A bad user interface will drive users away if they have the option - as in the case of customers - and it will make users inefficient if they have no choice. Insurers developing sites for either internal or external use need to bear in mind basic aesthetic and ergonomic factors, but they should take another step: UIs need to be crafted not only to meet the task at hand but also the type of user.In developing its Stream suite of products, StoneRiver hired a human factor specialist and a graphic artist to help shape the UI, according to Rodney Griffin, SVP, marketing and product management. Talking at the ACORD LOMA Insurance Systems Forum in Las Vegas yesterday, Griffin explained to me that a human factor specialist provides ergonomic analysis, finding the optimal way for information to flow through a process.
In developing the various UIs within its product set, StoneRiver has identified three different personas:
• the internal insurance professional or administrator; • the external customer, including agents; and • the systems administrator.
"If you have a single user paradigm," Griffin cautions, "you will be suboptimal for at least two of the user types."
The style of each user determines the ergonomic approach to the UI. For example, internal insurance professionals understand the concepts and terminology of insurance, Griffin explains. They are looking for speed and efficiency and can deal with more complexity.
External customers need much more help with the process flow, and may require a "wizard" approach that interjects help when needed. The reason is they are less likely to be familiar with processes. "You need to keep them constantly aware of context - what has been or still needs to be completed," Griffin observes.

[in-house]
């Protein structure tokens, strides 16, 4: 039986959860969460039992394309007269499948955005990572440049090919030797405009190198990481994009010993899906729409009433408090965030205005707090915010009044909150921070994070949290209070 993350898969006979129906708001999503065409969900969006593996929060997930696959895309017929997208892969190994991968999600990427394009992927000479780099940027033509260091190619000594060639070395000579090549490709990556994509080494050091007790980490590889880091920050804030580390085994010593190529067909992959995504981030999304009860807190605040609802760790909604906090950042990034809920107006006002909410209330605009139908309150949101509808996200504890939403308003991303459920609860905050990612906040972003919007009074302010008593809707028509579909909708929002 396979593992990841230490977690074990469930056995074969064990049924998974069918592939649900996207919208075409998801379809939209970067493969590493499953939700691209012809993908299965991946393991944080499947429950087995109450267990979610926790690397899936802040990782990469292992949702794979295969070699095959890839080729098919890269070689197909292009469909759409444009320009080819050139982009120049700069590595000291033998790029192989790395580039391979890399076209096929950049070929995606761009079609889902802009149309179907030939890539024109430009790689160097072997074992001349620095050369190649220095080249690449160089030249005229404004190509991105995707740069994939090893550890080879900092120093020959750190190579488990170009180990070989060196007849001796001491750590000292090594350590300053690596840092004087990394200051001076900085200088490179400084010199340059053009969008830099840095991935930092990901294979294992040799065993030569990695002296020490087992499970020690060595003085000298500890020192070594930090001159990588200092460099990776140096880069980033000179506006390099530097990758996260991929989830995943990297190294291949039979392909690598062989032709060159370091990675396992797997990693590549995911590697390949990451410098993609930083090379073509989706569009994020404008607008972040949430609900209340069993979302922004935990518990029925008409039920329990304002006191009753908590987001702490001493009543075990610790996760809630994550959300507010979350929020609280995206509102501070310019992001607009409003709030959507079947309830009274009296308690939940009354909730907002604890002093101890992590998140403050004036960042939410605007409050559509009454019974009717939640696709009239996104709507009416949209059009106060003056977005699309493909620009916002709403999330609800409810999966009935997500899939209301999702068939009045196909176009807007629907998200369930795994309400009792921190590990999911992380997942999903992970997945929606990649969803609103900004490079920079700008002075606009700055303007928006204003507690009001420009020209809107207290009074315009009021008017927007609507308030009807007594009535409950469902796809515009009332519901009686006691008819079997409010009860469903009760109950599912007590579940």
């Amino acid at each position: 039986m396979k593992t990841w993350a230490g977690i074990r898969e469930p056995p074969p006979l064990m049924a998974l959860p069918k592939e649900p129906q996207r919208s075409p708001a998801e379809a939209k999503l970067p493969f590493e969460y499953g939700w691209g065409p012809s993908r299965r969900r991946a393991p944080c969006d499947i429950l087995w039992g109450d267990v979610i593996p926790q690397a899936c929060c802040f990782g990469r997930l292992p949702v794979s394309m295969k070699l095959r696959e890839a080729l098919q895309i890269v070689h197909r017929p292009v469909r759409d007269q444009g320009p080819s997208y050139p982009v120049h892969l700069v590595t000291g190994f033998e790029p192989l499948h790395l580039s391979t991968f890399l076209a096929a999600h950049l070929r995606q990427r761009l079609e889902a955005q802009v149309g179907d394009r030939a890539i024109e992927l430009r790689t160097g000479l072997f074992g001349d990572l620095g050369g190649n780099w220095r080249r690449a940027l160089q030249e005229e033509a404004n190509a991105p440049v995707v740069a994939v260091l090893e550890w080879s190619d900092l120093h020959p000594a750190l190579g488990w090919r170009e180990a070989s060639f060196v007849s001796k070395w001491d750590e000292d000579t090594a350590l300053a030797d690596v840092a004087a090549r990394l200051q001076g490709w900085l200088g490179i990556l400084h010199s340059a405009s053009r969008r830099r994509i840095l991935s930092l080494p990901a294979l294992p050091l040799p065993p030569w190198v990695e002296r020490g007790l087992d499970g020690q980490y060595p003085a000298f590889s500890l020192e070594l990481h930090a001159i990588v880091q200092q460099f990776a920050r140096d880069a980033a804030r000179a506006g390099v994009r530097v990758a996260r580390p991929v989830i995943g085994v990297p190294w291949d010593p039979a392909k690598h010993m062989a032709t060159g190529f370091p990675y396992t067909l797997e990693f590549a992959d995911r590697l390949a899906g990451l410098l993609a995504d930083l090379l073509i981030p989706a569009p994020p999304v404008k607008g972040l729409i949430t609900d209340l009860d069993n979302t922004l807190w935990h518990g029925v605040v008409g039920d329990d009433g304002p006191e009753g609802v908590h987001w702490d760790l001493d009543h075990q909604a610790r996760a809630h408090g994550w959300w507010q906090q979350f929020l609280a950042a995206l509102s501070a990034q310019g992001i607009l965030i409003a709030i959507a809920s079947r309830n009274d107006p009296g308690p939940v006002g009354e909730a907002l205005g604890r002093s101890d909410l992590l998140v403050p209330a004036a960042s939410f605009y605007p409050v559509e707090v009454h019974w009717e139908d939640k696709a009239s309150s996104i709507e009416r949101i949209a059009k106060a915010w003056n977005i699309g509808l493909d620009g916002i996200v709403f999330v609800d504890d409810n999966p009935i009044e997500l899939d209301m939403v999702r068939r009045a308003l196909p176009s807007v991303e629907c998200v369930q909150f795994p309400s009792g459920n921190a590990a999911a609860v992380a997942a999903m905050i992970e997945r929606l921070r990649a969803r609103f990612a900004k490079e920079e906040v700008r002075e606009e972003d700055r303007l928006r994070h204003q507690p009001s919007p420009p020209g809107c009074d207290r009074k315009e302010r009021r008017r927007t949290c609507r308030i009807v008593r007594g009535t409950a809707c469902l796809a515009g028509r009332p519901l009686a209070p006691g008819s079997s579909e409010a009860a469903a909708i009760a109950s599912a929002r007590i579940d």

The approach the UI takes to terminology is extremely important for all user types, Griffin emphasizes. In the case of external users, things need to be spelled out in plain English. Furthermore, external users must always be given some kind of "escape route," e.g., a call center option which enables them to talk to a live human. "That hand-off needs to be clean," Griffin advises.
When systems administrators interact with a UI, they are trying to orchestrate many things at once, Griffin comments. "It's a matter of creating rules and processes to support transactions, and orchestrating multiple components and capabilities," he says.
The items that the system administrator is orchestrating need to be exposed in a workbench which will allow the user to assemble them into a logical arrangement of capabilities and process.Insurers developing sites for either internal or external use need to bear in mind basic aesthetic and ergonomic factors, but they should take another step: UIs need to be crafted not only to meet the task at hand but also the type of user.